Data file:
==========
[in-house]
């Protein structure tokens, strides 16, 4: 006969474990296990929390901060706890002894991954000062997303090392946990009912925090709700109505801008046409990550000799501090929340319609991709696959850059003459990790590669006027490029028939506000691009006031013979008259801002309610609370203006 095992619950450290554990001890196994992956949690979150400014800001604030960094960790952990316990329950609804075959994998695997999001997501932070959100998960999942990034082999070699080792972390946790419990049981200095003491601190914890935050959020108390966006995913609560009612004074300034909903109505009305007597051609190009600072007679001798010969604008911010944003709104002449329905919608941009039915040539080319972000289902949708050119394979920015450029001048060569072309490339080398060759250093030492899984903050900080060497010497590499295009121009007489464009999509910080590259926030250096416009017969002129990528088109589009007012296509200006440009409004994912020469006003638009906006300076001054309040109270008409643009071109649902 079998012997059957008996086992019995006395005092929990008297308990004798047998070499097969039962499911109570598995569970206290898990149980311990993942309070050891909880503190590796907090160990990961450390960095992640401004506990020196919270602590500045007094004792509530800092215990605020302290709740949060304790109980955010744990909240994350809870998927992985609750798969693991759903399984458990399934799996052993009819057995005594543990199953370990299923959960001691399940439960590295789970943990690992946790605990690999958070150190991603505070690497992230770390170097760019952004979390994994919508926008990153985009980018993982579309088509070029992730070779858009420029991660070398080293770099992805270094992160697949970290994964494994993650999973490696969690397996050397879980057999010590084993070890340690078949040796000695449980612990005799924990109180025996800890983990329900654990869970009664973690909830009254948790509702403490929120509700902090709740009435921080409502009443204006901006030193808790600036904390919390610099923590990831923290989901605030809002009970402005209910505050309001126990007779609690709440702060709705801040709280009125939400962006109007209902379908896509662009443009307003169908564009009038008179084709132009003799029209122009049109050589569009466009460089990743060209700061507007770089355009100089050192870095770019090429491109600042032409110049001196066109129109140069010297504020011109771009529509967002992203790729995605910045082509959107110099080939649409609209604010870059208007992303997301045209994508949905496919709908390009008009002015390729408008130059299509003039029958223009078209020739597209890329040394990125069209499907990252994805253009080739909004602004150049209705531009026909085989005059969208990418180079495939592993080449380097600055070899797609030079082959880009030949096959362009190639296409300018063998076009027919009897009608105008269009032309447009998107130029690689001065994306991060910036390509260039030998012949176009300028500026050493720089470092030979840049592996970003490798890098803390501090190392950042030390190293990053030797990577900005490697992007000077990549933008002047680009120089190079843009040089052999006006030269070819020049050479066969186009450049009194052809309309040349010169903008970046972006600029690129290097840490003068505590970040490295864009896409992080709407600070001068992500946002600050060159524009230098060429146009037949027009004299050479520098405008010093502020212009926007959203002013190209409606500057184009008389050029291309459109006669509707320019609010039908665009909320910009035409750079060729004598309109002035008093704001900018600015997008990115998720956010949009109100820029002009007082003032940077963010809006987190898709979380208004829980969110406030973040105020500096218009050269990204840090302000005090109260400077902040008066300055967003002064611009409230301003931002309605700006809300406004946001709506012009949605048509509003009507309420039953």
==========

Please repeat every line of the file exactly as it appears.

[in-house]
């Protein structure tokens, strides 16, 4: 006969474990296990929390901060706890002894991954000062997303090392946990009912925090709700109505801008046409990550000799501090929340319609991709696959850059003459990790590669006027490029028939506000691009006031013979008259801002309610609370203006 095992619950450290554990001890196994992956949690979150400014800001604030960094960790952990316990329950609804075959994998695997999001997501932070959100998960999942990034082999070699080792972390946790419990049981200095003491601190914890935050959020108390966006995913609560009612004074300034909903109505009305007597051609190009600072007679001798010969604008911010944003709104002449329905919608941009039915040539080319972000289902949708050119394979920015450029001048060569072309490339080398060759250093030492899984903050900080060497010497590499295009121009007489464009999509910080590259926030250096416009017969002129990528088109589009007012296509200006440009409004994912020469006003638009906006300076001054309040109270008409643009071109649902 079998012997059957008996086992019995006395005092929990008297308990004798047998070499097969039962499911109570598995569970206290898990149980311990993942309070050891909880503190590796907090160990990961450390960095992640401004506990020196919270602590500045007094004792509530800092215990605020302290709740949060304790109980955010744990909240994350809870998927992985609750798969693991759903399984458990399934799996052993009819057995005594543990199953370990299923959960001691399940439960590295789970943990690992946790605990690999958070150190991603505070690497992230770390170097760019952004979390994994919508926008990153985009980018993982579309088509070029992730070779858009420029991660070398080293770099992805270094992160697949970290994964494994993650999973490696969690397996050397879980057999010590084993070890340690078949040796000695449980612990005799924990109180025996800890983990329900654990869970009664973690909830009254948790509702403490929120509700902090709740009435921080409502009443204006901006030193808790600036904390919390610099923590990831923290989901605030809002009970402005209910505050309001126990007779609690709440702060709705801040709280009125939400962006109007209902379908896509662009443009307003169908564009009038008179084709132009003799029209122009049109050589569009466009460089990743060209700061507007770089355009100089050192870095770019090429491109600042032409110049001196066109129109140069010297504020011109771009529509967002992203790729995605910045082509959107110099080939649409609209604010870059208007992303997301045209994508949905496919709908390009008009002015390729408008130059299509003039029958223009078209020739597209890329040394990125069209499907990252994805253009080739909004602004150049209705531009026909085989005059969208990418180079495939592993080449380097600055070899797609030079082959880009030949096959362009190639296409300018063998076009027919009897009608105008269009032309447009998107130029690689001065994306991060910036390509260039030998012949176009300028500026050493720089470092030979840049592996970003490798890098803390501090190392950042030390190293990053030797990577900005490697992007000077990549933008002047680009120089190079843009040089052999006006030269070819020049050479066969186009450049009194052809309309040349010169903008970046972006600029690129290097840490003068505590970040490295864009896409992080709407600070001068992500946002600050060159524009230098060429146009037949027009004299050479520098405008010093502020212009926007959203002013190209409606500057184009008389050029291309459109006669509707320019609010039908665009909320910009035409750079060729004598309109002035008093704001900018600015997008990115998720956010949009109100820029002009007082003032940077963010809006987190898709979380208004829980969110406030973040105020500096218009050269990204840090302000005090109260400077902040008066300055967003002064611009409230301003931002309605700006809300406004946001709506012009949605048509509003009507309420039953």